Archiving Digital Objects

When someone asks me about archiving digital objects I’m never sure what sort of quality they want.  Most of the time someone’s just talking about the lower-case “archive” and maybe a button in Microsoft Outlook or a WordPress plugin.  In this case they just want to ‘hide the old stuff somewhere, so they don’t have to think about it’.  That’s a real business need, but it’s not true archiving.

But occasionally someone is talking about the upper-case “Archive” and need to plan for a true archival system that is managed by professional Archivists and caters to a specific clientele!  In the digital world  there are even easily accessible tools like Archivematica which is:

“a free and open-source digital preservation system that is designed to maintain standards-based, long-term access to collections of digital objects. It uses micro-services to provide an integrated suite of software tools that allows users to process digital objects from ingest to access in compliance with the ISO-OAIS functional model. Users monitor and control the micro-services via a web-based dashboard” (Library of Congress, Standards, PREMIS Implementation Registry).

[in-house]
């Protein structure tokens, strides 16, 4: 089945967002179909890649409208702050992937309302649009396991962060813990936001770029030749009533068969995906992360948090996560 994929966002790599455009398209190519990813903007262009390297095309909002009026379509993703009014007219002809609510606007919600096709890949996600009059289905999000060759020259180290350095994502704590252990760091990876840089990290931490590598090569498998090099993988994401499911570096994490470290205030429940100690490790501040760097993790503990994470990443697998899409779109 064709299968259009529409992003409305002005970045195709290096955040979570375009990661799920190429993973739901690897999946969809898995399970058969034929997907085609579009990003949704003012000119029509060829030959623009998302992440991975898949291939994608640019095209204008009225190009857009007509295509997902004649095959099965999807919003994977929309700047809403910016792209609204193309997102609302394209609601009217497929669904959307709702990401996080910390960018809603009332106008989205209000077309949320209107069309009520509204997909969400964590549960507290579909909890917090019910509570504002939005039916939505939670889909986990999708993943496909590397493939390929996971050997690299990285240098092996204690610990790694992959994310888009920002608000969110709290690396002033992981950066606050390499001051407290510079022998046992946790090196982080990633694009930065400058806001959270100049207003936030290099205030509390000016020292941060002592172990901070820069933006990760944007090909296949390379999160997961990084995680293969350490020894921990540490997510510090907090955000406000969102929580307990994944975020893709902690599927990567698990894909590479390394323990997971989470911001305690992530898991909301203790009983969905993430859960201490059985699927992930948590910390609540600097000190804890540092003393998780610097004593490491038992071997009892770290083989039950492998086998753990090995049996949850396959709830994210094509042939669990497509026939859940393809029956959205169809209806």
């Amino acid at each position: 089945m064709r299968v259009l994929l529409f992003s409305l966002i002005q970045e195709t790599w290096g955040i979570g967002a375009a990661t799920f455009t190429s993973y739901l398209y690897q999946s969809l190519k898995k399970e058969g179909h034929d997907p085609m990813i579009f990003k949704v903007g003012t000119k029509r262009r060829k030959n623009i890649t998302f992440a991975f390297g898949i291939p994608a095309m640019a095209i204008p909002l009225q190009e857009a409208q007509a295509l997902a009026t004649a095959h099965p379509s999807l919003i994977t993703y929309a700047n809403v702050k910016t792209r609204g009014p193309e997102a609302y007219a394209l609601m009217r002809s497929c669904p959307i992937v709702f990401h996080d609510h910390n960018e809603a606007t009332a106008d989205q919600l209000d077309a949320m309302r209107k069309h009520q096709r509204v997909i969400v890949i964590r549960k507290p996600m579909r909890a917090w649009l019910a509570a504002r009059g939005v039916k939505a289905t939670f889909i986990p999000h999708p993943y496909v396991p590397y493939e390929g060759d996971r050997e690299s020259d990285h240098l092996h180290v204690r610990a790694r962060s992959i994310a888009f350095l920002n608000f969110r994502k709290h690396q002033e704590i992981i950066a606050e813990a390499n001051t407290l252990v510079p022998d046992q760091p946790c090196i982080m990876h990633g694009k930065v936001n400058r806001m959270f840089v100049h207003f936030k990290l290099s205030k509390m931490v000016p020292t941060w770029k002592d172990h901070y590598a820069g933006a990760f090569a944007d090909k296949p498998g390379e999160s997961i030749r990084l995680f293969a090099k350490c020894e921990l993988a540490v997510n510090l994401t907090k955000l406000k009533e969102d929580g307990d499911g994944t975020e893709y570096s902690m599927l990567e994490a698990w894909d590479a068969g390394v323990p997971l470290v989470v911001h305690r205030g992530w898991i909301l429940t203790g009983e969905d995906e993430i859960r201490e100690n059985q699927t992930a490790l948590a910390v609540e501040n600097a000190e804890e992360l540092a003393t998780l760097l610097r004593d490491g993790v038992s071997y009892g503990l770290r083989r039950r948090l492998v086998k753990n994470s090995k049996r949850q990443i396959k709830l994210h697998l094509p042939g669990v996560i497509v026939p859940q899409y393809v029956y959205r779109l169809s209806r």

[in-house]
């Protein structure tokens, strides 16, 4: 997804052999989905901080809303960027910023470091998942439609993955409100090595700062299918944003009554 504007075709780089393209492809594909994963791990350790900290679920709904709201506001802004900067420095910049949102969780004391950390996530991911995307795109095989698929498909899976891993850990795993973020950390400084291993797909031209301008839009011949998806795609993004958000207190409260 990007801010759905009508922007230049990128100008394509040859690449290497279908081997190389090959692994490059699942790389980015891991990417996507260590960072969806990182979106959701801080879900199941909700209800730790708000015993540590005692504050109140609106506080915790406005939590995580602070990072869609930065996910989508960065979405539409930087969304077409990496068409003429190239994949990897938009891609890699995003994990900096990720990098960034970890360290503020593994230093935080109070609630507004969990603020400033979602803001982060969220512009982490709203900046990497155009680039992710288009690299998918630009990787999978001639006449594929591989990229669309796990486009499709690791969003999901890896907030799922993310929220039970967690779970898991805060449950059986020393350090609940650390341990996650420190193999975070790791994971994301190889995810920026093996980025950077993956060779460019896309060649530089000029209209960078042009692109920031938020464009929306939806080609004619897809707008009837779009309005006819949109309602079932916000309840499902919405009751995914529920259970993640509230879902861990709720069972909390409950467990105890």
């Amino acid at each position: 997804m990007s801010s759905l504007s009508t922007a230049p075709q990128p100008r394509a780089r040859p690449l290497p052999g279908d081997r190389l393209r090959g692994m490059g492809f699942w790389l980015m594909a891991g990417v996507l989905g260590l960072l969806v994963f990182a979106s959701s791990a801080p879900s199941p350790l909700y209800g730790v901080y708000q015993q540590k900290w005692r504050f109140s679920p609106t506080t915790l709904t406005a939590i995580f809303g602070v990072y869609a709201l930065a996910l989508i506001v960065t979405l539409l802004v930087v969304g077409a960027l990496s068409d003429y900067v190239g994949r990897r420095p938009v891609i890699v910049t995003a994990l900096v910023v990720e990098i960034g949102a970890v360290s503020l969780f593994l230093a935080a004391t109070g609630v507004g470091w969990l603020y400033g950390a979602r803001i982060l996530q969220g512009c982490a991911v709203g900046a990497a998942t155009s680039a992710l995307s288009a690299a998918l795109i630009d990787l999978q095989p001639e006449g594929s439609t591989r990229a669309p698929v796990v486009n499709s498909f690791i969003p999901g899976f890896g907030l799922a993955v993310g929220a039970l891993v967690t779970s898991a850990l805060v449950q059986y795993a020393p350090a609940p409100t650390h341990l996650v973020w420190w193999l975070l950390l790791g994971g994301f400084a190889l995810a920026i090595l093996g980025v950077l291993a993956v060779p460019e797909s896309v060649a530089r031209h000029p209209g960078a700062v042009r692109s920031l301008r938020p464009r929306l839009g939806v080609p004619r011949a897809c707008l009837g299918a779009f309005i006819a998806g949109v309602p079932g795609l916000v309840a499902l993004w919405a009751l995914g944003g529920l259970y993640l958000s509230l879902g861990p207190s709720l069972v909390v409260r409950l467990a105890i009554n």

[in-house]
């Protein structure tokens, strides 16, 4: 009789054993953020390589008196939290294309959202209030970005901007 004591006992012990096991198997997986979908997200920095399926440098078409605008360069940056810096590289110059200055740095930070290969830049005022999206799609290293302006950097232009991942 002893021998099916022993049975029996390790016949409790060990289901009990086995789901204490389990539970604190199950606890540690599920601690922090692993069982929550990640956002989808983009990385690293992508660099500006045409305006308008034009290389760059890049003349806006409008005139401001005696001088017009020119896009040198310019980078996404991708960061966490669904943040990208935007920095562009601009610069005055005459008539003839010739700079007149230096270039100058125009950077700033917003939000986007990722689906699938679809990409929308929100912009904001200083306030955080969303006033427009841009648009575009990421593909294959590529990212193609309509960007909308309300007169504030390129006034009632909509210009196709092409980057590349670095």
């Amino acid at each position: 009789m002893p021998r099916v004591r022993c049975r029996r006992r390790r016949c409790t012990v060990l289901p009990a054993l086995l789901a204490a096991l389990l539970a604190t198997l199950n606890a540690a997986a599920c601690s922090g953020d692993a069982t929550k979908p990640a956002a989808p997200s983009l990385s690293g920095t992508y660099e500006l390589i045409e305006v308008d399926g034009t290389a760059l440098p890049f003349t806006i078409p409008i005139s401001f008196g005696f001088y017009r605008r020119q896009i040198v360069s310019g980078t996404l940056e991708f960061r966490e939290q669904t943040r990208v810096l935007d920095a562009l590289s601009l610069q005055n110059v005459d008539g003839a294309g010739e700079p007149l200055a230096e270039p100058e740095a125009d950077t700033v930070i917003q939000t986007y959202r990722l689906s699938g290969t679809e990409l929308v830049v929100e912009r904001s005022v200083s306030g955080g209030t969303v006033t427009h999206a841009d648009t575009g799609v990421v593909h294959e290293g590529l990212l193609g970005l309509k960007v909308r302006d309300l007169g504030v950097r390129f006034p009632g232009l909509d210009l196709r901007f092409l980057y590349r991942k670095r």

Now once upon a time Microsoft Office had a bit of a bad reputation in the archival world.  I know you don’t believe me, but it’s true!  This was primarily because Archivists needed to pay for licenses to install, open and use the MS Office Suite on their workstations, especially when they were trying to run a conversion/normalization process.  But those tough old days are nearly gone.  Today it’s pretty easy to download free MS Office viewers, as well as basic MS Office apps that are now available for free on both iOS and Android (soon).

If this isn’t enough for you and your Archivists, then keep in mind that you can also talk to general Information Management professionals who know the Microsoft stack and can help you set up controlled, automated processes to convert your MS Office documents to more open formats in usual and ordinary course of business.  Maybe at the end of such a process (maybe using Nintex Workflow… maybe using Collabware CLM…) you’ll save the files to a shared directory where a system like Archivematica can keep watch, scoop them up and start the true archival work.

If you want to know more about Archivematica and technical & descriptive metadata for archival preservation, start here: